Fish, rivers, environmentalists win in dam removal

William Booth; The Washington Post
The News Tribune


Oregon - With many of the nation's dams no longer making economic or environmental sense, old dams are being dismantled in a slow-moving but remarkable reversal of fortune for rivers and fish.

The latest announcement came from the Pacific Northwest when Portland General Electric signed a $16 million deal last week to remove Marmot Dam on the Sandy River and another smaller structure on the Little Sandy in Oregon about 50 miles east of Portland.

The deconstructions in Oregon are unusual because they are fully functioning hydroelectric dams still producing power - a move that once would have been almost unimaginable.

"This is a major development in the environmental history of the West," said Eric Eckl, a spokesman for American Rivers, an advocacy group. "It is one of first removals of hydroelectric dams, and they are not only taking down the dams, but restoring habitat for threatened salmon and steelhead."

Conservationists hope it's the beginning of a long-term trend. Hundreds of dams are slated for possible demolition; more than 60 are to be removed this year alone, the highest number since American Rivers began keeping count five years ago.

"I recognize there are risks involved. We've never been down this road before," Oregon Gov. John Kitzhaber (D) told reporters at the signing ceremony for the deal to dismantle Marmot Dam. Kitzhaber was referring to a central problem with removing old dams: the huge buildup of silt behind them that must be slowly siphoned off so as not to damage downstream habitat.

But he added: "We do know this one small piece of Oregon will be wilder. ... We're restoring a part of why we love this state."

Since the deconstruction of the Edwards Dam on the Kennebec River in Maine three years ago, more than 250 impoundments have been dismantled, many in eastern and midwestern states such as Pennsylvania and Wisconsin. Most are small, and almost all have done their jobs for irrigation, flood control or water supply - and not hydroelectric power.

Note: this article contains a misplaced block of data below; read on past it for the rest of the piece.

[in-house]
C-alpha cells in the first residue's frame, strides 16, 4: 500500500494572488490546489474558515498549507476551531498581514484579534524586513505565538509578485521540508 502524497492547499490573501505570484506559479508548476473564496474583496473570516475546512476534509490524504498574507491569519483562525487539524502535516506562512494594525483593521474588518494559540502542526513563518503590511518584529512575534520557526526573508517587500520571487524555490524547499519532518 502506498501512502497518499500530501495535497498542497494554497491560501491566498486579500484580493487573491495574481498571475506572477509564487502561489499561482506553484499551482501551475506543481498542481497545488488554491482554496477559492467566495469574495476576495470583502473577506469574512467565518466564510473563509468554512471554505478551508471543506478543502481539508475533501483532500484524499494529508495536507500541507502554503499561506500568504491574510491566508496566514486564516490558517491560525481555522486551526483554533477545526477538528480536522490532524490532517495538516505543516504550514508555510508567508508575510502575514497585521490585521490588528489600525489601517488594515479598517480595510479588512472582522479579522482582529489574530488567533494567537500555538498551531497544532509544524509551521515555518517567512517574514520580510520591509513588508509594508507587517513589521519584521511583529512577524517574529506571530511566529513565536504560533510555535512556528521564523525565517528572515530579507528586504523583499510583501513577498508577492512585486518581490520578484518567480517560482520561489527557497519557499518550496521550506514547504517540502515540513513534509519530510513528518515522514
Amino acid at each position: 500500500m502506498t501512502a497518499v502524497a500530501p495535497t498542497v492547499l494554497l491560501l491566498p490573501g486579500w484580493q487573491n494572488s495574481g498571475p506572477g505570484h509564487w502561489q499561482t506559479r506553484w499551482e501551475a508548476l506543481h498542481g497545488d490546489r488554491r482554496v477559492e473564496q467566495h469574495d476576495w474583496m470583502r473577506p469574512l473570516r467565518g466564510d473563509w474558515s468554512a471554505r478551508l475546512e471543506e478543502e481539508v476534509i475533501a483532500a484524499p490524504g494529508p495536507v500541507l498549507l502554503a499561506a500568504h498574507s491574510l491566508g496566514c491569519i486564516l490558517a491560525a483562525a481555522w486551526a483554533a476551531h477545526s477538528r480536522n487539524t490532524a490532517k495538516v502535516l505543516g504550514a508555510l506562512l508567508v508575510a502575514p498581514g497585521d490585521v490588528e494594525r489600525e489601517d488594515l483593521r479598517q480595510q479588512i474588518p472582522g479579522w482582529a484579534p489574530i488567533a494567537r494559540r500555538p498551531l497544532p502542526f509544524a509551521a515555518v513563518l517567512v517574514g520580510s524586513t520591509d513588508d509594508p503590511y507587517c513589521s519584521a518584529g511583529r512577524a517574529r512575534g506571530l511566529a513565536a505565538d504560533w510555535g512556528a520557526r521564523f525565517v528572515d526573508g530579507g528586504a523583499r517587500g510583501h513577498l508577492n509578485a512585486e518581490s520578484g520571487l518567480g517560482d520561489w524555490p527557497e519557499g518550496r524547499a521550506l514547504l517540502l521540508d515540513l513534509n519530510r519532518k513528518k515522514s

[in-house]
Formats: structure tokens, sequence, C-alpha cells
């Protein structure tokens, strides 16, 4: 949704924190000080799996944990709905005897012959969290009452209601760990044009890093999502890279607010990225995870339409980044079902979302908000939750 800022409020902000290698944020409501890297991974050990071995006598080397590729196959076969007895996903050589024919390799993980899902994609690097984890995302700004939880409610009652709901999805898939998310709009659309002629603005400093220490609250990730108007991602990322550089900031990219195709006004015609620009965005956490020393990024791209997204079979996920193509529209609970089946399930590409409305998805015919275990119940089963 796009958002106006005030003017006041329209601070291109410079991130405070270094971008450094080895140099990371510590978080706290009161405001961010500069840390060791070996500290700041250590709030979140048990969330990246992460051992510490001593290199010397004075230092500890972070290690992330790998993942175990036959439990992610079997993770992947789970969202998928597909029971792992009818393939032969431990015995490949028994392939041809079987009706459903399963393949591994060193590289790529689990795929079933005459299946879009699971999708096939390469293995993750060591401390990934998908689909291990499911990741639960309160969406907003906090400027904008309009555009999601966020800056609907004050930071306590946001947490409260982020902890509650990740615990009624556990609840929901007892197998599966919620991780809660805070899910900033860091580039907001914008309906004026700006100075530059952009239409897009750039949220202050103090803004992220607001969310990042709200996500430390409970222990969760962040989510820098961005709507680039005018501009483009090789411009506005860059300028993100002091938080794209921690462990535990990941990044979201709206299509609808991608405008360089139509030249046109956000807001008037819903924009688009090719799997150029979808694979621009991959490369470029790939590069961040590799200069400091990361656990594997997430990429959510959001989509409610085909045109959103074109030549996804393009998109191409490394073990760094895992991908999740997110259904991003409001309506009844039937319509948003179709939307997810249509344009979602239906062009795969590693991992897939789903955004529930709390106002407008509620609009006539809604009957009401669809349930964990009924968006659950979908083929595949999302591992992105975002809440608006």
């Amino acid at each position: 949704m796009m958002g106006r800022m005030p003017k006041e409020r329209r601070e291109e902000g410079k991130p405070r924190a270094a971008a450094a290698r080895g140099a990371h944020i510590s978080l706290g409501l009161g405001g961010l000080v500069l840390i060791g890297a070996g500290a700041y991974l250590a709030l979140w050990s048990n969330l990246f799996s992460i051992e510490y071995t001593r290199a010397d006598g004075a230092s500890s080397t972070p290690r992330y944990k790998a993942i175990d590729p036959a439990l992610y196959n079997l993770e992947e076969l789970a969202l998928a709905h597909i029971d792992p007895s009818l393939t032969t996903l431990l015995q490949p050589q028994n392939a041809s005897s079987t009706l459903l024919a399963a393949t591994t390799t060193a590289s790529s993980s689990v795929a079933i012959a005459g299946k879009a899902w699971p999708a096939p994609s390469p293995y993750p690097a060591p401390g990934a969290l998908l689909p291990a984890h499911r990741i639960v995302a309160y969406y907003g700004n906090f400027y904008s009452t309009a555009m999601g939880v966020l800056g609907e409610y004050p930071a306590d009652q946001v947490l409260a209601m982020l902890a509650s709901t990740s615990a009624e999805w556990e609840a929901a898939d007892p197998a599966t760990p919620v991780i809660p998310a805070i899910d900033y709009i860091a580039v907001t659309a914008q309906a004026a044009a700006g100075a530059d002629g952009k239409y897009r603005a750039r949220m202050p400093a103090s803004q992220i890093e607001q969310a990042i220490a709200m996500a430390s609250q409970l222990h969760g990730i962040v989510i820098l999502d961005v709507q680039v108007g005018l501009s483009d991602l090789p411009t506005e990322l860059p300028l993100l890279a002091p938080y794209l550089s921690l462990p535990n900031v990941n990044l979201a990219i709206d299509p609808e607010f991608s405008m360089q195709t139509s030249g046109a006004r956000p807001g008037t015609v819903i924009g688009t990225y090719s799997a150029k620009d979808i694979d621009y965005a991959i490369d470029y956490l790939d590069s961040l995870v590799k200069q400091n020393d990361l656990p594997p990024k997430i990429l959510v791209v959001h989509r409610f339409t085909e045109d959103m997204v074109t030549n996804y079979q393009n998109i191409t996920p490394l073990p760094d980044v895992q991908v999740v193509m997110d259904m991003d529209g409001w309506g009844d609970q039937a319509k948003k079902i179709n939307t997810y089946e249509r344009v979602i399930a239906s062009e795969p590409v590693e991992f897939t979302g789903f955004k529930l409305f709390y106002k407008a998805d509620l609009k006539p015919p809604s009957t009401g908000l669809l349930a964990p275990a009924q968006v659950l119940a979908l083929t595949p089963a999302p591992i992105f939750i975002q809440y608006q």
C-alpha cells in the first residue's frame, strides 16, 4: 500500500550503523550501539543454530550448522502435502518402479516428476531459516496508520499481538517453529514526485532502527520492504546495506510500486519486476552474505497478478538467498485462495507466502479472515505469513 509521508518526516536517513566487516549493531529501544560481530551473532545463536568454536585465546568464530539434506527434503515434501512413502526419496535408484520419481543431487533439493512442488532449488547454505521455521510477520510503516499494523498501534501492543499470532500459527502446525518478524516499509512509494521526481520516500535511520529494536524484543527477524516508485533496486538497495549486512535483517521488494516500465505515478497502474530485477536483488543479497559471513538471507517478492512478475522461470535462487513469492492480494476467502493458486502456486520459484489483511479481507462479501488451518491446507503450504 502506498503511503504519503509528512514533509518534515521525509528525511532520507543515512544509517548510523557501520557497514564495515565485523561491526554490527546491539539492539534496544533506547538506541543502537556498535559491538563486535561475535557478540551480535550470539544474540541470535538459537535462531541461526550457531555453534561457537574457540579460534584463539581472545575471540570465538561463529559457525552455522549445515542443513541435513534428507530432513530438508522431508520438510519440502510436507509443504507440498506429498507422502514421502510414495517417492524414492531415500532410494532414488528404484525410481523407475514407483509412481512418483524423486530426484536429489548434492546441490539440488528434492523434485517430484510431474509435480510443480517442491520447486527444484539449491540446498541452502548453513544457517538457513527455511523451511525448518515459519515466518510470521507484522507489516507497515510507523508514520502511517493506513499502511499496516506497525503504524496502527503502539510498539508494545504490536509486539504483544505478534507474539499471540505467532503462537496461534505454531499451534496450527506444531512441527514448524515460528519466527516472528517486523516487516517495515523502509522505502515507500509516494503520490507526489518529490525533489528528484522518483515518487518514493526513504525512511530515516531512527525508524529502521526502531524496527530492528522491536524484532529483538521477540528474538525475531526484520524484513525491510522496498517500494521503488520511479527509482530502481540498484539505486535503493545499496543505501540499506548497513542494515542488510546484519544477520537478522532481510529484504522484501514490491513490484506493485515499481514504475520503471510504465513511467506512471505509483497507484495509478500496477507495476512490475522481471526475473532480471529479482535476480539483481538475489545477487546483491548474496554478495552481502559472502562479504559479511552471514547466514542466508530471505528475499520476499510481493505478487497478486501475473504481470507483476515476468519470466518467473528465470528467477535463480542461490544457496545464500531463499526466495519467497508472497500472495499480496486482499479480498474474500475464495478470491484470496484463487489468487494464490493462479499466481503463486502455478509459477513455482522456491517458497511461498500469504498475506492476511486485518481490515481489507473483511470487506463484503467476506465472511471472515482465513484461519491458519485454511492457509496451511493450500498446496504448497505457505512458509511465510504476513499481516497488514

But environmentalists, working closely with utility companies and other agencies (when they aren't suing them), are pressing ahead to take on ever bigger dams.

In the next few years, three more large dams may come down in the Pacific Northwest: the Elwha Dam on the Olympic Peninsula, the Savage Rapids Dam on the Rogue River in Oregon and the Condit Dam on the White Salmon River in Washington.

The issue has been most heated in the Pacific Northwest because of the dwindling runs of salmon, the totemic species there, the symbol of how well wildness can live alongside Microsoft and Boeing, wheat farmers and wine growers.

Public and private institutions are struggling to restore the runs of salmon, steelhead trout, alewife and other migratory fish, which spend part of their lives in the ocean but return to their natal streams and rivers to spawn. The dams block fish from swimming upstream. To help the fish pass over the dams, elaborate measures have been employed. Many dams have "fish ladders," and some salmon are even loaded into barges and trucks and transported upstream. At the Marmot Dam, workers pluck salmon from a pool, select the wild substocks and allow them to pass upriver.

Much of the controversy over dam removal traditionally pitted environmentalists against big utilities, the U.S. Army Corps of Engineers or the Bureau of Reclamation. But a consensus seems to be growing that many water impoundments have served their purpose and should be decommissioned.

"There is this shift in thinking, that there are these outmoded dams that have run their cause, and the environmental benefits of removing them vastly outweigh the cost of preserving them, and those are the dams that people are taking the hardest look at," said Alan Moore, a spokesman for Trout Unlimited's western conservation programs.

Environmentalists argue that removing dams is not only good for fish but bolsters a new service economy based upon free-moving rivers: the fishing and rafting guides, and the tourists and new residents who seek out less spoiled areas.

The new look at old hydroelectric dams is occurring because the facilities must renew their licenses every 50 years with the Federal Energy Regulatory Commission, and many are coming up for review. To renew their licenses, older dams often must be renovated to provide state-of-the-art access for migrating fish, which can be expensive.

Those are the calculations that Peggy Fowler, president of Portland General Electric, said she made when the utility decided to remove its two dams in the Sandy River system.

Marmot, the larger, was built in 1912 and needed extensive maintenance and alterations to improve fish habitat. Together, the two dams produce about 10 megawatts of electricity, less than 1 percent of the 2,000 megawatts of electricity that PGE generates.

Building the dams "was the wonderful thing to do in the beginning," Fowler said. But there is "the right thing to do now, which is take them down."

The Marmot Dam will go in 2007, and the Little Sandy Dam will go in 2008. The dams lie just outside the western edge of the Mount Hood National Forest. The utility also will transfer 1,500 acres of land near the dams to a nonprofit organization toward the creation of a 5,000-acre nature reserve.

But as Julie Keil, director of hydroelectric licensing at PGE, says, "It's harder to take out a dam than you might think."

Related story: Warming may hurt salmon, study says


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